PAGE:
The paper concludes that the benefit to the economy to be gained from writing down the mortgage debt more than offsets the cost to the creditor from realizing the loss.
Regular readers will recall that under the Swedish Model banks are required to recognize upfront the losses on the excess debt in the financial system. An example of the loss that could be realized is the difference between the outstanding mortgage balance and the value of the house.
A recently revised paper by Atif Mian of Princeton, Amir Sufi of the University of Chicago Booth School of Business and Kamalesh Rao of MasterCard Advisers suggests that underwater mortgages have played a significant role in holding back the recovery.
The paper, “Household Balance Sheets, Consumption and the Economic Slump,” was first released several years ago, but it has been revised to include an important new calculation.
It is widely recognized that the fall in housing prices had a “wealth effect” that led homeowners across the country to cut back on spending.
In the updated paper, Mian, Sufi and Rao measured how much more underwater borrowers probably cut back on spending compared to borrowers without an overhang of mortgage debt. (More precisely, they measured how much homeowners cut back on auto spending for each dollar loss of housing wealth. But that’s important; the decline in auto sales was a significant part of the economic contraction.)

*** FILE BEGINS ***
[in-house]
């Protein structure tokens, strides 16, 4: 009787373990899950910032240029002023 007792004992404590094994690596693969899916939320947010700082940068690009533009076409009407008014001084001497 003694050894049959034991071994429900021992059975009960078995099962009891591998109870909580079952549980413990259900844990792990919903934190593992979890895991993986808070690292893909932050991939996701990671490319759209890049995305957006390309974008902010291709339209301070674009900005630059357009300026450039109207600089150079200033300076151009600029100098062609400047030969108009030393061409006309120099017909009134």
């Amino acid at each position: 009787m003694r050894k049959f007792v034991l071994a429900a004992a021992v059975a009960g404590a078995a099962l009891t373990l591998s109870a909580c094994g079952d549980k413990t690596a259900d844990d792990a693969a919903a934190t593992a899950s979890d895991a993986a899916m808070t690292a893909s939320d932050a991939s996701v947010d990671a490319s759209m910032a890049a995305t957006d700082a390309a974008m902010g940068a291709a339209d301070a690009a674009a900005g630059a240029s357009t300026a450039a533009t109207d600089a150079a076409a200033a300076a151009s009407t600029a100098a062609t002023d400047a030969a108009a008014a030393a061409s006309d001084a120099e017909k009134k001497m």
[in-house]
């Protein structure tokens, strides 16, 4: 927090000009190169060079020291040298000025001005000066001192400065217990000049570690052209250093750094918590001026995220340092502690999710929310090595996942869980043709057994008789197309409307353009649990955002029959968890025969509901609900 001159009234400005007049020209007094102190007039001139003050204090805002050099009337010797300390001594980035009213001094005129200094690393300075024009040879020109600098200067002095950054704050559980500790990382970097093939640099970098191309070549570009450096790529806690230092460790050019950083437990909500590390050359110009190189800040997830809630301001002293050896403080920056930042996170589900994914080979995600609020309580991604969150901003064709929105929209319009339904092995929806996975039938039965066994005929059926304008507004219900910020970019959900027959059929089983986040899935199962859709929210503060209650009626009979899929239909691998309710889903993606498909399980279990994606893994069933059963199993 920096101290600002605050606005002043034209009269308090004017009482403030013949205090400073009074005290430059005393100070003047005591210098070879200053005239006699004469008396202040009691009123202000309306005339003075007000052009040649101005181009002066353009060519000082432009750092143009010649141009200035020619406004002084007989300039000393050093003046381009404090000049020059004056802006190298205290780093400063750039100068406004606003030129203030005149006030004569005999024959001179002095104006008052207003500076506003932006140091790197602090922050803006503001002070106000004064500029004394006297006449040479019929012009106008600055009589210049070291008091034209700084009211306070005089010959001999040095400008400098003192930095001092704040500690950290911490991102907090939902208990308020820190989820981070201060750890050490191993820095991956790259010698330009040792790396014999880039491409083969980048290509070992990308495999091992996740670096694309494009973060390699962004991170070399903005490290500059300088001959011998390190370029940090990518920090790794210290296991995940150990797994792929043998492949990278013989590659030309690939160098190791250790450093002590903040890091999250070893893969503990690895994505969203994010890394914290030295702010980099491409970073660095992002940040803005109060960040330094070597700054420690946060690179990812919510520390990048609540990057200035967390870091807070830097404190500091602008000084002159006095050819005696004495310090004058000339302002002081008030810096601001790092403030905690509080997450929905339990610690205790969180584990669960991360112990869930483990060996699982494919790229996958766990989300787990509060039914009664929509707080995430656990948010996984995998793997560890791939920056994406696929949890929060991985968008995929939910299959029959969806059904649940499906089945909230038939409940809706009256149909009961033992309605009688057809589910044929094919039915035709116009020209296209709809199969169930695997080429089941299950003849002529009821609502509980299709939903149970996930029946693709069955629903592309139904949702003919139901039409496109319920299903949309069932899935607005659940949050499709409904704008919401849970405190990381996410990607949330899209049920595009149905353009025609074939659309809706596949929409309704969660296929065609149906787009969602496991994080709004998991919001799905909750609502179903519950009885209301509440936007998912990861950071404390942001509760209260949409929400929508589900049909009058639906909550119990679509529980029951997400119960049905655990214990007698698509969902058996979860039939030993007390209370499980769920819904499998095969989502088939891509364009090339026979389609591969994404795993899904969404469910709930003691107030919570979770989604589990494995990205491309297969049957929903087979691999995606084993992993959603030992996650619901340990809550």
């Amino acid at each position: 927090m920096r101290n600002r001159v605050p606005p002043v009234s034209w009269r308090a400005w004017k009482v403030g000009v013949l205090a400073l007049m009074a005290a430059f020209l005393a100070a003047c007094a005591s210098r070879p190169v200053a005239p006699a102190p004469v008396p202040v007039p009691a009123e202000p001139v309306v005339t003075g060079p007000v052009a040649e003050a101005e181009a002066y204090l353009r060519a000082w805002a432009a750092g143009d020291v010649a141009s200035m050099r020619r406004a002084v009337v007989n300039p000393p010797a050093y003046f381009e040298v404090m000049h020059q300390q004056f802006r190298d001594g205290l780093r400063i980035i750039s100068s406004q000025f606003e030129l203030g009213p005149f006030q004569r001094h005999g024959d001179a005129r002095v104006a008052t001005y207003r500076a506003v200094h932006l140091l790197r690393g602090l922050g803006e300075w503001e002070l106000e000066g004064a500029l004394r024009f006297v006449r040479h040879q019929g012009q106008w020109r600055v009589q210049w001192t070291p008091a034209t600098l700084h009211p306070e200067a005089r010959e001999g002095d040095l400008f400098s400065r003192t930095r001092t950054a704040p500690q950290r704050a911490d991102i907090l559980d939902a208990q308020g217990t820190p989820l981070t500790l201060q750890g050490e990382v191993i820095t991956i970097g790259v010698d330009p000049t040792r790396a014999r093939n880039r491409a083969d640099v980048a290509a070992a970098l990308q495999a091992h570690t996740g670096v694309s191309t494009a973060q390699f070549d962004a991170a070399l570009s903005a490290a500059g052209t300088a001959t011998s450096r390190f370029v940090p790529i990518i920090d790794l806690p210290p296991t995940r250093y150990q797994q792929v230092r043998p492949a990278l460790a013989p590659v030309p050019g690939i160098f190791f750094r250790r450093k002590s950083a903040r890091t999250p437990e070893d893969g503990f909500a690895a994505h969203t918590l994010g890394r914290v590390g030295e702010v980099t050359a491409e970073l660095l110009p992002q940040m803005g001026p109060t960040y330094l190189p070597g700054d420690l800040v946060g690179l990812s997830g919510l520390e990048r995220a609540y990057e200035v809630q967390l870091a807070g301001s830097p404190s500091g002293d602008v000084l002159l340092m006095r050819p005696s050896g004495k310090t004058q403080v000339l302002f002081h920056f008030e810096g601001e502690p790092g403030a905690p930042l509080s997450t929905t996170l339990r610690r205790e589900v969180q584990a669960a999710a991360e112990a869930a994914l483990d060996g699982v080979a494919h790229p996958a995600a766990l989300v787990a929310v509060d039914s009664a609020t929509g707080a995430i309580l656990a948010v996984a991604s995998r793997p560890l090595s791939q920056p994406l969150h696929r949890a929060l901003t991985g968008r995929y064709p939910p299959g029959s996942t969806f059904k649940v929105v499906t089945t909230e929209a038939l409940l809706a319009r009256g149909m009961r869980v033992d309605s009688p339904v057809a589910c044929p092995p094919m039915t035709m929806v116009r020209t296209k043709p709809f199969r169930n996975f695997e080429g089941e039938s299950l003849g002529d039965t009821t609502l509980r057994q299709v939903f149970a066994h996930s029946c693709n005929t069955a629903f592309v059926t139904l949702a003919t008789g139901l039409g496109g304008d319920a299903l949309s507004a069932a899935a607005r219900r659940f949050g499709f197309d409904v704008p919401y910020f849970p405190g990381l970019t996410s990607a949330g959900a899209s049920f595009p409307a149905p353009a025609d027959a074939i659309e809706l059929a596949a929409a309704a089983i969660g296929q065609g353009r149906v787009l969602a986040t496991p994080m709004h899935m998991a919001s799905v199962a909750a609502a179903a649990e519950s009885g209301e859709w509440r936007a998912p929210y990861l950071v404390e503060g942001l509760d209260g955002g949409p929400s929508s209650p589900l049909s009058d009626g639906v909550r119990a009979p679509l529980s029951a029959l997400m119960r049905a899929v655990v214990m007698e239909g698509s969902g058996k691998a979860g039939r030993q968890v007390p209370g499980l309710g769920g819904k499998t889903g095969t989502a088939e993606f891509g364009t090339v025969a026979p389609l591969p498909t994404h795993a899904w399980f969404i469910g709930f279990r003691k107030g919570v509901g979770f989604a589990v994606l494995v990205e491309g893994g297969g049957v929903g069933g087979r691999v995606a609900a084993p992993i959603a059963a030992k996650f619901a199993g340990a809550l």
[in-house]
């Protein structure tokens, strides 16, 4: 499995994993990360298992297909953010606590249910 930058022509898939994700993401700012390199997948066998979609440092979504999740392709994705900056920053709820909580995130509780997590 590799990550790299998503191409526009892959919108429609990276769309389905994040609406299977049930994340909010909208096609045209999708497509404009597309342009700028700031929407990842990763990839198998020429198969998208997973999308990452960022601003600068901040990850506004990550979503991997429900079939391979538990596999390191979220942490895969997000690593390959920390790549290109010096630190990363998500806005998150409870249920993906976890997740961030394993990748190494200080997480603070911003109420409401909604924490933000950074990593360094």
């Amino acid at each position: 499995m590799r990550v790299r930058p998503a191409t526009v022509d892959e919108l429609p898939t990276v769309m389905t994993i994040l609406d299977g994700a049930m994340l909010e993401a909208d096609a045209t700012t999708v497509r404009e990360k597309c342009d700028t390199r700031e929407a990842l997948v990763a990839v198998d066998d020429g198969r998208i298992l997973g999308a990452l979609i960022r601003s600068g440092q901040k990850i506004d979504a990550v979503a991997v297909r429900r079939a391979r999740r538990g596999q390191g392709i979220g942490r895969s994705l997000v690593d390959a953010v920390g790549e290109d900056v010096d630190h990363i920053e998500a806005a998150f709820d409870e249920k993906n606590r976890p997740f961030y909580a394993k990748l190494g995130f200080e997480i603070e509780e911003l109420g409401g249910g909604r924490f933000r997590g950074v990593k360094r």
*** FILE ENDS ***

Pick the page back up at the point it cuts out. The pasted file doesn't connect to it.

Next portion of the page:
The authors found that being underwater makes a big difference. ....
In an e-mail interview, Sufi says he and his co-authors believe the paper is the first to show that borrowers with very high leverage – which would include people who are underwater – are likely to cut back significantly on spending in a housing decline....
Sufi says the findings underscore the notion that principal reductions – reducing the overhang of mortgage debt left by the financial crisis – should have been more widely embraced as part of the policy response to the housing bust.
“Facilitating mortgage debt write-downs would have softened the blow to household spending. A dollar lost by a creditor has less of a negative effect on consumption than the positive effect on consumption from a dollar gained by an underwater homeowner,” he says.